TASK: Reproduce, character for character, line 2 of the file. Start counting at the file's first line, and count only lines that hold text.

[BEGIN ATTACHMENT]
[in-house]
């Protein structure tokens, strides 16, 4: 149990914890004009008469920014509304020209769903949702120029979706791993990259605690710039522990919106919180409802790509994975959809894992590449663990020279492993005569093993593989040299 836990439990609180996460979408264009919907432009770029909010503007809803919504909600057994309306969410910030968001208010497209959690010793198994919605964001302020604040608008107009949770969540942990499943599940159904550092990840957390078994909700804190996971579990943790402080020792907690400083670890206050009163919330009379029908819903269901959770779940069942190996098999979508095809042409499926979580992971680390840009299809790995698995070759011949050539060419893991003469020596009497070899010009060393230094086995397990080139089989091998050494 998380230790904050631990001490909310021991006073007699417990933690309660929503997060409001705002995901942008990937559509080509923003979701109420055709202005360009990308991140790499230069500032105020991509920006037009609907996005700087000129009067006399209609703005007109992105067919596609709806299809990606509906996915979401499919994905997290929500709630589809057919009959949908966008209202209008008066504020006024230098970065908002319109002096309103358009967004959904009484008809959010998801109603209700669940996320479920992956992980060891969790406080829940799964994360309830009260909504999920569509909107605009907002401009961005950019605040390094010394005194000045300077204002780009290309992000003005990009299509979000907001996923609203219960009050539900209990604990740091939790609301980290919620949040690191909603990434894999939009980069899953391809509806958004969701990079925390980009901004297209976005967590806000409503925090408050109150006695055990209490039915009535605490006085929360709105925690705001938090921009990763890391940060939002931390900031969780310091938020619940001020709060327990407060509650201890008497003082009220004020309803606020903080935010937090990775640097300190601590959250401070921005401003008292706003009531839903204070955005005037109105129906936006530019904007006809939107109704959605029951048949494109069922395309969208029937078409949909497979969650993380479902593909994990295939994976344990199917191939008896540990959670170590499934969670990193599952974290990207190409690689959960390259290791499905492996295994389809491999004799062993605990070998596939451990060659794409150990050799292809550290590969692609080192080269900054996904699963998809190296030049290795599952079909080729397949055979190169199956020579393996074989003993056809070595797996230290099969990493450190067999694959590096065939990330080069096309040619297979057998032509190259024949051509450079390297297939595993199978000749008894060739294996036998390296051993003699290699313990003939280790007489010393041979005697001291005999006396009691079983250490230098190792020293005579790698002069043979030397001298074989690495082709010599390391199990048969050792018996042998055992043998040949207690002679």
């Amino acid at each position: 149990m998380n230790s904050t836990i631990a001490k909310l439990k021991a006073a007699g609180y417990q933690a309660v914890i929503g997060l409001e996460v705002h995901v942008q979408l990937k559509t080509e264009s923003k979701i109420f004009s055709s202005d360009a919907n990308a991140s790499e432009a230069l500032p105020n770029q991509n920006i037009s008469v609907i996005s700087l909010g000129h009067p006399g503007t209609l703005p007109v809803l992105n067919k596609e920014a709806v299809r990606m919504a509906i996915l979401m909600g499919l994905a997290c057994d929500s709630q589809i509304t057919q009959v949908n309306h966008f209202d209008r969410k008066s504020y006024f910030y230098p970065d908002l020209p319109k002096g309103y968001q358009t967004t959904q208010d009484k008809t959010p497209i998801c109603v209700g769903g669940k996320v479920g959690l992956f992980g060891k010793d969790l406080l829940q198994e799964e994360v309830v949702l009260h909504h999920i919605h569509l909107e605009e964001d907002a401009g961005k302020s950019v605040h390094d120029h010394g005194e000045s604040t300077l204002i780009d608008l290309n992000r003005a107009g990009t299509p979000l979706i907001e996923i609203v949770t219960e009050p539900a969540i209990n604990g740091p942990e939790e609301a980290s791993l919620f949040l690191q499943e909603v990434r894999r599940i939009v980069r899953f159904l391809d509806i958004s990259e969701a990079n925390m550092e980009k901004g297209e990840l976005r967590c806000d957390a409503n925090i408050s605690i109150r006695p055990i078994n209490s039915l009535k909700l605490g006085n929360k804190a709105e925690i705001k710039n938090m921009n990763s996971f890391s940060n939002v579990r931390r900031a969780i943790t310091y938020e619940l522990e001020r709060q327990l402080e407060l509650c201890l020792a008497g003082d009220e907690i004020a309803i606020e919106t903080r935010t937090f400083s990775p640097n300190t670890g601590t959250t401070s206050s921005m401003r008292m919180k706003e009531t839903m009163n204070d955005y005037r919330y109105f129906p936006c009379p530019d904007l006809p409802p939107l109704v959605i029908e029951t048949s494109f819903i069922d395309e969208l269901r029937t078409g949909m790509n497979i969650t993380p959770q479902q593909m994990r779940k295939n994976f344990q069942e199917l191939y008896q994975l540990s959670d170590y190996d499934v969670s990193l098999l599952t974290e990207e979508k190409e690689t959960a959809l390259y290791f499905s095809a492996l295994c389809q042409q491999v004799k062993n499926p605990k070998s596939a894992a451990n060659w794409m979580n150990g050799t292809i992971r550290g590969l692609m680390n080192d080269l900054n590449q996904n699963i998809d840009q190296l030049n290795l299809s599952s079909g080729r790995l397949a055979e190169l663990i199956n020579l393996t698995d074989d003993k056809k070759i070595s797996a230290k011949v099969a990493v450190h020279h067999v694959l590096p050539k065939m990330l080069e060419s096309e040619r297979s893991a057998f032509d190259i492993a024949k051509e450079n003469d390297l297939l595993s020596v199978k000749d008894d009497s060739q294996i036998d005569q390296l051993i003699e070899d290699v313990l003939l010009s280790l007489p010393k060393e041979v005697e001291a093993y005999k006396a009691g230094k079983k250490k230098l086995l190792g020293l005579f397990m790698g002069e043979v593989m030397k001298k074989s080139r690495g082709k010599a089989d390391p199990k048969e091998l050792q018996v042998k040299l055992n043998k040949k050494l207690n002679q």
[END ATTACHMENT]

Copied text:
């Protein structure tokens, strides 16, 4: 149990914890004009008469920014509304020209769903949702120029979706791993990259605690710039522990919106919180409802790509994975959809894992590449663990020279492993005569093993593989040299 836990439990609180996460979408264009919907432009770029909010503007809803919504909600057994309306969410910030968001208010497209959690010793198994919605964001302020604040608008107009949770969540942990499943599940159904550092990840957390078994909700804190996971579990943790402080020792907690400083670890206050009163919330009379029908819903269901959770779940069942190996098999979508095809042409499926979580992971680390840009299809790995698995070759011949050539060419893991003469020596009497070899010009060393230094086995397990080139089989091998050494 998380230790904050631990001490909310021991006073007699417990933690309660929503997060409001705002995901942008990937559509080509923003979701109420055709202005360009990308991140790499230069500032105020991509920006037009609907996005700087000129009067006399209609703005007109992105067919596609709806299809990606509906996915979401499919994905997290929500709630589809057919009959949908966008209202209008008066504020006024230098970065908002319109002096309103358009967004959904009484008809959010998801109603209700669940996320479920992956992980060891969790406080829940799964994360309830009260909504999920569509909107605009907002401009961005950019605040390094010394005194000045300077204002780009290309992000003005990009299509979000907001996923609203219960009050539900209990604990740091939790609301980290919620949040690191909603990434894999939009980069899953391809509806958004969701990079925390980009901004297209976005967590806000409503925090408050109150006695055990209490039915009535605490006085929360709105925690705001938090921009990763890391940060939002931390900031969780310091938020619940001020709060327990407060509650201890008497003082009220004020309803606020903080935010937090990775640097300190601590959250401070921005401003008292706003009531839903204070955005005037109105129906936006530019904007006809939107109704959605029951048949494109069922395309969208029937078409949909497979969650993380479902593909994990295939994976344990199917191939008896540990959670170590499934969670990193599952974290990207190409690689959960390259290791499905492996295994389809491999004799062993605990070998596939451990060659794409150990050799292809550290590969692609080192080269900054996904699963998809190296030049290795599952079909080729397949055979190169199956020579393996074989003993056809070595797996230290099969990493450190067999694959590096065939990330080069096309040619297979057998032509190259024949051509450079390297297939595993199978000749008894060739294996036998390296051993003699290699313990003939280790007489010393041979005697001291005999006396009691079983250490230098190792020293005579790698002069043979030397001298074989690495082709010599390391199990048969050792018996042998055992043998040949207690002679």